Can small firms hunt?
Organizations with a few thousand systems may not have the depth of skills — nor a deep pool of anomalous events — to make threat hunting techniques worth it. Simple tools and relatively shallow analysis, however, can still turn up interesting findings.
DevOps and security consultant Apollo Clark, who is based in the greater Boston area, woke up one morning, searched a list of common attack vectors and found an anomaly: One admin for a major cloud provider had logged in from Eastern Europe and dumped a couple hundred SQL instances from a database cluster.
It took an hour to find out that what could have been an attack in progress was actually a staffing oversight. The company had hired a new database administrator who had been tasked with backups and had not registered his account with security.
“There is always going to be that human element that needs to be checked,” Clark said.
CrowdStrike Inc. — known for its threat hunting work on the Sony Picture attacks and the email hacks of the Democratic National Committee — has found that just network telemetry, a well-defined list of assets and basic threat intelligence can uncover some pernicious attacks. The company, which offers endpoint protection, antivirus and threat intelligence through its cloud-based Falcon platform, stresses that threat hunting techniques should match the situation and the sophistication of the team.
Everyone has to start somewhere, noted Jennifer Ayers, senior director of CrowdStrike’s Falcon OverWatch threat hunting and security response group, but organizations need to scale their threat hunting capabilities accordingly.
“There is no upper end for when you should be doing threat hunting on your own, but there is a lower end,” she said. “If you are looking at the much, much smaller companies — those with a much smaller footprint, say, 100 systems — you might not get the value-add from something like threat hunting, because not a lot is going on.”
The other issue is whether smaller organizations can use the results of threat hunting to improve their defenses. To make use of the information gleaned from threat hunting, companies need a place to process the information and incorporate it into their current defenses, according to the team leader of threat hunting and incident response for a larger retailer, who spoke on condition of anonymity.
“You need to have a full-time incident detection and response capability, even if it is not a 24/7 SOC operation,” the director of threat hunting stressed. “You are going to find issues and incidents with threat hunting, and you need processes in place to use that information in your defenses.”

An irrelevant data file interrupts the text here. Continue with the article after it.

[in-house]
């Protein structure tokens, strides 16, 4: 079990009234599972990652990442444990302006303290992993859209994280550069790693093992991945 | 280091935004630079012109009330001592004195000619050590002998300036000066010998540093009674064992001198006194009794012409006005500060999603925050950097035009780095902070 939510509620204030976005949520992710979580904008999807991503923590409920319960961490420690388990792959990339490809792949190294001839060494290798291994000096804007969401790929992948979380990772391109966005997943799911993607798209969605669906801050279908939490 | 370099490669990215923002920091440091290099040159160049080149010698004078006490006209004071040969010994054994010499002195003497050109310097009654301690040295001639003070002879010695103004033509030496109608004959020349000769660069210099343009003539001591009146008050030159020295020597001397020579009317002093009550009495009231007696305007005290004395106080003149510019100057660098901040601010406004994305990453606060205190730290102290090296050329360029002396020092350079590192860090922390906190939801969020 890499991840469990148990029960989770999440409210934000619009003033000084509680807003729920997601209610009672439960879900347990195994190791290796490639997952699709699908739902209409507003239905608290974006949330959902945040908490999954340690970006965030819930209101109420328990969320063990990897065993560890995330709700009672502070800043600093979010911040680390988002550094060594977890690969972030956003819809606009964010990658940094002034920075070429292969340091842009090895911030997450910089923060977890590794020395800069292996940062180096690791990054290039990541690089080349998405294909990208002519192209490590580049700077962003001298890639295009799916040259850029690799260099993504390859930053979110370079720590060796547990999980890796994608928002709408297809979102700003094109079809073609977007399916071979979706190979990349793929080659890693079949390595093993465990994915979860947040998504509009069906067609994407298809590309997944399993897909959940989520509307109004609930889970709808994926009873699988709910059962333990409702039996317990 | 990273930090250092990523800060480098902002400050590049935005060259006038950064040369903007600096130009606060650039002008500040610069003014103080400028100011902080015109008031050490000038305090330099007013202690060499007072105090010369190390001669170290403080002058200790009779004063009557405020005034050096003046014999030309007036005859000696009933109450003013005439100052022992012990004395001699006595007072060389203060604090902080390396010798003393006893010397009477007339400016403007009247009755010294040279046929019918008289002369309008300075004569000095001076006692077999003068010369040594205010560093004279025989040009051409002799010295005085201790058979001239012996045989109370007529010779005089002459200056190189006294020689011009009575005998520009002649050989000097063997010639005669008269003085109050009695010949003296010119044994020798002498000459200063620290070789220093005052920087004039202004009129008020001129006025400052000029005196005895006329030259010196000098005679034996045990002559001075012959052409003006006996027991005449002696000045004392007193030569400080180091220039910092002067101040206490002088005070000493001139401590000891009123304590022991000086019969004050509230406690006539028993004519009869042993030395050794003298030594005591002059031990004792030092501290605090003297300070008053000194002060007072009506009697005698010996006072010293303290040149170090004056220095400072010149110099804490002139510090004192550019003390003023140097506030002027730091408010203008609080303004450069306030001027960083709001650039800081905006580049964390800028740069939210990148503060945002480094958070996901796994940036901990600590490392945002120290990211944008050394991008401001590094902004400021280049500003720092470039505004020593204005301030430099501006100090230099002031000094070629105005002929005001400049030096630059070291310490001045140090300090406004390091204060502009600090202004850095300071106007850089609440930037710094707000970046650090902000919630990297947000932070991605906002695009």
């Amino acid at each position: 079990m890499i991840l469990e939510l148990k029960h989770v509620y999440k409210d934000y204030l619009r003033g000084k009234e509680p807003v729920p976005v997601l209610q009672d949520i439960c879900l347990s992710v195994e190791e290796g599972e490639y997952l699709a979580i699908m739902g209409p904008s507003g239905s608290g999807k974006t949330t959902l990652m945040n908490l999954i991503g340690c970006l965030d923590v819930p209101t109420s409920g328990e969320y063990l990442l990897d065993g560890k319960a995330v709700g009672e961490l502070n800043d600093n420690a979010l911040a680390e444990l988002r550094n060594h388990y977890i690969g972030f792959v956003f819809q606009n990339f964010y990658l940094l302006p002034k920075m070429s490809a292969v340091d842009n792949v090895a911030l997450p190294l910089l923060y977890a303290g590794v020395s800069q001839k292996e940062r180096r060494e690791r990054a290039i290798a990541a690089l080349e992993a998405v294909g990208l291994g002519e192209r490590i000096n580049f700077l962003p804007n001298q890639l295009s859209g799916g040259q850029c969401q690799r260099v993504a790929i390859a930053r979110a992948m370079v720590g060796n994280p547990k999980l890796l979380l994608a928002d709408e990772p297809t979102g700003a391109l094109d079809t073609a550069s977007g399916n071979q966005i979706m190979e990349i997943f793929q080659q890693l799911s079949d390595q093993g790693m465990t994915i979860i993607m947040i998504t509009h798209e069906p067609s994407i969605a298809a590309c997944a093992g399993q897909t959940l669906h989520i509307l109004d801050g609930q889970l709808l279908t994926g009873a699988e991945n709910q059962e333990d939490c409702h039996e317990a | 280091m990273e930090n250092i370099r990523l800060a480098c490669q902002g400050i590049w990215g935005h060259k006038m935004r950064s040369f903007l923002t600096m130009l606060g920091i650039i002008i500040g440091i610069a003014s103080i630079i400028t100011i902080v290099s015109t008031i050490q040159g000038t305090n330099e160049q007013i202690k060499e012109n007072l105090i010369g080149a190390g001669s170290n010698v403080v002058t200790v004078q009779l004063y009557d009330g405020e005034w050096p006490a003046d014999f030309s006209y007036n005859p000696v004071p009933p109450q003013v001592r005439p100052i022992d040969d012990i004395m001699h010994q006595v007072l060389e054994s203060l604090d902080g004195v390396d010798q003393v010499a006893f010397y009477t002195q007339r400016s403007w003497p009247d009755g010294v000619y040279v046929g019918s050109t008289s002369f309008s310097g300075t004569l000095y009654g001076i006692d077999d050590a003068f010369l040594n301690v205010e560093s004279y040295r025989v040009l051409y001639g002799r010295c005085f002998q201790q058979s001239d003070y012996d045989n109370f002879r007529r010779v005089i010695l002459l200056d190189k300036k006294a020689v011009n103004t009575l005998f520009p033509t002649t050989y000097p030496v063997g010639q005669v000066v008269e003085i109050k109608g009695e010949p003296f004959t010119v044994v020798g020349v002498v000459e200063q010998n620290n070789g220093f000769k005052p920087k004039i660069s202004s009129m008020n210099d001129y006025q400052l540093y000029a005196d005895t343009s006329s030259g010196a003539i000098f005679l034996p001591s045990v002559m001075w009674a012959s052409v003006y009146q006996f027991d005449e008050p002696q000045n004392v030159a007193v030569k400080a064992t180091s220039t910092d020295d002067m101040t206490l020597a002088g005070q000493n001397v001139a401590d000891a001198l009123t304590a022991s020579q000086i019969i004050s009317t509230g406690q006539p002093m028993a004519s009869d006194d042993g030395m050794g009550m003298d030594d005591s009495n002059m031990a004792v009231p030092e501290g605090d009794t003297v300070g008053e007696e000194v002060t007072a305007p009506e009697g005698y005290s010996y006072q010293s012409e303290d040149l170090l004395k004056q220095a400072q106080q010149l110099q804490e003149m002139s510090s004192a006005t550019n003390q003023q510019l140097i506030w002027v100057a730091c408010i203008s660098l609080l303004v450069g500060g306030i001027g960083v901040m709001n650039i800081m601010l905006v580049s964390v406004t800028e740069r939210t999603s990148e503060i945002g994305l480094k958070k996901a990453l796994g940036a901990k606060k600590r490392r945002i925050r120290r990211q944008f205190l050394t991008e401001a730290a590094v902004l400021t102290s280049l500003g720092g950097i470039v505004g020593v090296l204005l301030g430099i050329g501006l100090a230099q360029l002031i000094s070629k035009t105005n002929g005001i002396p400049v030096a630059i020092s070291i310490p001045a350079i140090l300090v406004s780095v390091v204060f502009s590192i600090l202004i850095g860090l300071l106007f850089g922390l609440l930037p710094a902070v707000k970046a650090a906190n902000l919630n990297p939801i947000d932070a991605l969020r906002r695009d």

For that reason, most threat hunting groups need to be doing it full time and as part of a larger security team.
Cloud remains a blind spot
The biggest challenge for many companies, however, is hunting for threats in the cloud. Most organizations do not have access to log information from their public cloud providers, which inhibits visibility into cloud infrastructure.
“You can’t go in and check out what is happening,” said Flexi-Van’s Mercer. “So, there is a huge, intrinsic blind spot where you have to trust the cloud provider is blocking the threat better than you could.”
Yet, done right, different levels of hunting can benefit from the same scalability and continuous deployment that helps applications deployed in the cloud.
At the SANS Threat Hunting and Incident Response Summit last year, Netflix, a media services provider based in Los Gatos, Calif., showed how it used Amazon Web Services and a variety of cloud technologies to instantly deploy necessary resources to aid in hunting.
The ability to change things around on the fly and have infrastructure as code can make hunting much more scalable and efficient, noted Alex Maestretti, the engineering manager of Netflix’s security intelligence and response team.
“Rather than have to build a large deployment of endpoint monitoring or logging pipeline, you can use all the things that AWS has given you for free and go ahead and push out a live response script,” he said, adding, “You take the skills that you could use to investigate one or two boxes using SSH and, all of a sudden, you are doing it at cloud scale.”
Cloud-based hunting may be the most complex endeavor, however. While the infrastructure benefits companies’ hunting teams, it also gives attackers access to native cloud technologies that can be used as innovative new vectors to infiltrate the infrastructure of the business.
Attackers are now much less likely to drop special malware and rootkits and, instead, use stolen administrator credentials and native tools that will not raise flags.
“The really high-end threats prefer credentials over dropping tools,” Maestretti said. “If they can get [credentials] and act as a legitimate user, that is a much quieter way to move around your environment.”
In the end, hunters will have to adapt to attacks that are not malicious on their face, but follow a pattern that matches a probable attack technique.
“When you consider hunting, there are two general categories,” Maestretti said. “Either you have an indicator of compromise you want to find or you are just looking for weird.”